Children with disabilities sometimes are unable to manipulate the buttons, handles or levers that make toys light up, speed up or make sounds.
That's why Heather and Edward Bennett helped establish an adaptive toy library at the Easter Seals Central and Southeast Ohio office, 3830 Trueman Court in Hilliard.
The toy library, Katelyn's Kloset, opened on Feb. 22.
Katelyn's Kloset is named for Katelyn, the 16-month-old daughter of the Bennetts who was born with spina bifida, a birth defect in which vertebrae are not fully formed.
Last year, the Bennetts, who also have two daughters ages 5 and 4 and live in Hilliard, founded Katelyn's Krusade, a nonprofit organization with the goal of building an indoor recreation center for the families of children with disabilities.
"Our goal is to one day build an indoor recreation center but we also saw a need to make it easier for parents to get adaptive toys for their children," said Heather Bennett, 36.
Bennett said she discovered few opportunities for parents of disabled children to obtain adapted toys. If the toys can be obtained from a retailer, they often cost $50 to $200 more than the standard toy.
Now, the adaptive toy library at Easter Seals Central and Southeast Ohio will have a collection of toys that can be borrowed or purchased at nearly the cost of a standard toy.
"It levels the playing field," Bennett said.
The adaptive toy library includes an array of toys including Chuggington trains, Mickey Mouse dolls, and other trademarked toys at nearly the same cost.
"The toys are about $5 more than at a store to cover the material to adapt the toy," she said.
A 5K run and walk in September, called Krusade for Kids, helped raise the funds needed to open Katelyn's Kloset.
But Katelyn's Kloset still would not have been possible without volunteers who adapted the toys, including student engineers from the Ohio State University and Hilliard Davidson High School.
Clayton Steele, Luke Hoover and Karim Ramadan, Davidson juniors enrolled in an engineering class, donated about 50 hours of work during the past several months adapting remote control vehicles and toys with lights, sounds and moving parts.
Much of the work involves trial and error before the adaptive work can even begin, Steele said.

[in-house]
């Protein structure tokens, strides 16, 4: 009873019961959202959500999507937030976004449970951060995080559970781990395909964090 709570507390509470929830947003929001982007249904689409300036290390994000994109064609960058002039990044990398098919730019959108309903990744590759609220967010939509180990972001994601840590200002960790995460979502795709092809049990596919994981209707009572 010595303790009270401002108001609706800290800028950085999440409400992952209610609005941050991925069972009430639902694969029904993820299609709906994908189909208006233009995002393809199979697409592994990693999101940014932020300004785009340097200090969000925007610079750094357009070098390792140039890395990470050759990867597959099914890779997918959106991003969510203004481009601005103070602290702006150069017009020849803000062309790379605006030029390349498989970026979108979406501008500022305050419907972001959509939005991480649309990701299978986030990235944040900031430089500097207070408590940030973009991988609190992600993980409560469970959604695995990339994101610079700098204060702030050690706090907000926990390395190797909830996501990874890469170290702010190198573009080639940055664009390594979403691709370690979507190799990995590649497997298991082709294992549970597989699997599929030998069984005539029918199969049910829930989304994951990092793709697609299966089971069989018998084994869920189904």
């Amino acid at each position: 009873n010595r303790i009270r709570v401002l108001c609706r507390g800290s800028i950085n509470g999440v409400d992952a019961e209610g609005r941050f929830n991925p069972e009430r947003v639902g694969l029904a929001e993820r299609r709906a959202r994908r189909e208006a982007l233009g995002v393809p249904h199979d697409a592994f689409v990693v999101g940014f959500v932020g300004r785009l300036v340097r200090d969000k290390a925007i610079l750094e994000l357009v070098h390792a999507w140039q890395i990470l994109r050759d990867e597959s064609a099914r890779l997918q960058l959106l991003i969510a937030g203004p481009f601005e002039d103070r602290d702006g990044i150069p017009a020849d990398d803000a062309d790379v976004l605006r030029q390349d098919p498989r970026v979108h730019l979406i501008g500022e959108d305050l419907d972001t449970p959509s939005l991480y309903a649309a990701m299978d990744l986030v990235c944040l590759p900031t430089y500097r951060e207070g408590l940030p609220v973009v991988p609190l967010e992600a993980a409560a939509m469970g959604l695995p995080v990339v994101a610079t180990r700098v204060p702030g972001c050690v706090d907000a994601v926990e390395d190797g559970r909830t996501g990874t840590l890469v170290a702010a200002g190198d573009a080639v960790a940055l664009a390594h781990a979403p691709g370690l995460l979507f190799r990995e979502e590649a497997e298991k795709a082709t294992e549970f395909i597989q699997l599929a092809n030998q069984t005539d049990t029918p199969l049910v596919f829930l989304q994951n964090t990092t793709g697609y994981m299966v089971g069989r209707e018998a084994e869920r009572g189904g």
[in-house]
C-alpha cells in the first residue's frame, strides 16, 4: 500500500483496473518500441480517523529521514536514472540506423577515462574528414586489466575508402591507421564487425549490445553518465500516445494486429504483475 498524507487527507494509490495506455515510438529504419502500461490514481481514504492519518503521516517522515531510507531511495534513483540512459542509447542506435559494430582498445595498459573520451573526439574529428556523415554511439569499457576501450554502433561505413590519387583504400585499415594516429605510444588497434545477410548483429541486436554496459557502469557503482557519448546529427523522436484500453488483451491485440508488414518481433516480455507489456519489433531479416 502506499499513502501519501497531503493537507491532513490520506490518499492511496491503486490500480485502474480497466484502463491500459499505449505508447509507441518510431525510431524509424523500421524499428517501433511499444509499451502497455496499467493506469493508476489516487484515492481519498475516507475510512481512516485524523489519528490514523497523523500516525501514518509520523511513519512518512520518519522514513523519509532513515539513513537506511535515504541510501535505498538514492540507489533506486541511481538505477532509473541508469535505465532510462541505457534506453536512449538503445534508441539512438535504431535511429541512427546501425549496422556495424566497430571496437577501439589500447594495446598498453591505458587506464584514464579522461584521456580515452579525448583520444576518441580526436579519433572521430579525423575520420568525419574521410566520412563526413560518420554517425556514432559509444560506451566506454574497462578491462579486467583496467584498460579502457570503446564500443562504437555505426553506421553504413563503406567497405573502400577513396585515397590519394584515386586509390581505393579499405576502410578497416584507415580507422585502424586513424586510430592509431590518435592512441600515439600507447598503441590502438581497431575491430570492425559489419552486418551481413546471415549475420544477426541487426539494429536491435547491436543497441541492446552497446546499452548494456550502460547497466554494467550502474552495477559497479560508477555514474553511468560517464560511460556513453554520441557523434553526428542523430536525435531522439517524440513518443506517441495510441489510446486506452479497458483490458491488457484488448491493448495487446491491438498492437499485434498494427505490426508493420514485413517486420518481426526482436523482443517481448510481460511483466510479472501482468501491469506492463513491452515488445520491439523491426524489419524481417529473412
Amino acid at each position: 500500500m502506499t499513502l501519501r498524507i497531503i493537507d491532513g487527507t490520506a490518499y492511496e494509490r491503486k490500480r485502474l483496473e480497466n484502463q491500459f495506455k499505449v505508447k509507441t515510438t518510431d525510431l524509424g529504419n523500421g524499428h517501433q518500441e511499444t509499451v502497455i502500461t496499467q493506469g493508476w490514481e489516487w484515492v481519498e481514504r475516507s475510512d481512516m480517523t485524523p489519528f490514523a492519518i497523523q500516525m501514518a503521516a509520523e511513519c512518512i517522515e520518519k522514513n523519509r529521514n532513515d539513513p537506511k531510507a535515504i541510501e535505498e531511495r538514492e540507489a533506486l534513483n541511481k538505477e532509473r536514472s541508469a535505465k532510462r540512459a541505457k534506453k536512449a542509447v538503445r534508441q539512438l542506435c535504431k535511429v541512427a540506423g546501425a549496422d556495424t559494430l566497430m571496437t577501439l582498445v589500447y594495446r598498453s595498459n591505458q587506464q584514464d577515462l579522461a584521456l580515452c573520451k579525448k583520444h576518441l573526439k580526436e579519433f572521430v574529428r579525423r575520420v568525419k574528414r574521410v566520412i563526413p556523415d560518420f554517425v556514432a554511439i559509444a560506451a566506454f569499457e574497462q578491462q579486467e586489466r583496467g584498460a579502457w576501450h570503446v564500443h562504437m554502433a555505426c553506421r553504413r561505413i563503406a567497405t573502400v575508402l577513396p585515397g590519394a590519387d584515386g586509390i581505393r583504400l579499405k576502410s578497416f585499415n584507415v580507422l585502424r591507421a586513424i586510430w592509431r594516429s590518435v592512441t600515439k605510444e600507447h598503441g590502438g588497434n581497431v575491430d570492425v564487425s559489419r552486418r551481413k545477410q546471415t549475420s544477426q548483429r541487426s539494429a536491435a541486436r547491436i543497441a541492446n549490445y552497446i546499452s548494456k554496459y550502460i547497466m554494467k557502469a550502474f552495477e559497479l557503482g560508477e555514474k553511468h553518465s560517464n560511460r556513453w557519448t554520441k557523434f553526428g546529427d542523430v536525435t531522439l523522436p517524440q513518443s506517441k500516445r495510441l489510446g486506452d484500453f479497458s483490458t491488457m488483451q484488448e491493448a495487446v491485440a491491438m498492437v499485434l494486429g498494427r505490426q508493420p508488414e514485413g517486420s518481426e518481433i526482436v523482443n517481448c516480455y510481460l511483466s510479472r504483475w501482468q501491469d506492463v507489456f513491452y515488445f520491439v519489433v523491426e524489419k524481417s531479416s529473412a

"We have to take a toy, open it up and then just randomly begin testing wires to find out which one does what kind of function," Steele said.
Then, Steele said, a circuit is built that leads to an alternate oversized button or toggle switch that allows a child with limited dexterity to manipulate the toy.
For instance, a black Corvette, large enough for a 4-year-old child to sit in, has a large blue button on the steering wheel. The button is an alternative accelerator to the one on the floorboard.
Other adaptive toys provide the means to "plug in" a standard remote control into a four-switch panel with oversized levers for left, right, forward and reverse.
These adaptive kits can be manufactured with a 3-D printer and include a wiring diagram, Heather Bennett said.
"It's been a really great experience," Hoover said. "It has allowed me hands-on experience and then we get to see people use them."
Steele said he is involved in several service organizations but feels his work and those of others adapting toys will perhaps have the greatest impact because of the children who will benefit.
The idea for Katelyn's Kloset was derived from the services Katelyn receives at Easter Seals.
"(Heather) had this idea and we thought it was fabulous," said Pandora Shaw-Dupras, CEO of Easter Seals Central and Southeast Ohio. "It is a cost-effective way for kids to get the same kinds of toys."
Children who receive services at Easter Seals are eligible to borrow toys, but any parent with a disabled child is eligible to register, Bennett said.
Katelyn's Kloset will be open from 10 a.m. to noon each Saturday for parents to view, test, purchase, borrow or return toys, but parents may pick up or return reserved toys during business hours, 9 a.m. to 4:30 p.m. Monday through Friday at Easter Seals Central and Southeast Ohio.
For more information, visit katelynskrusade.org.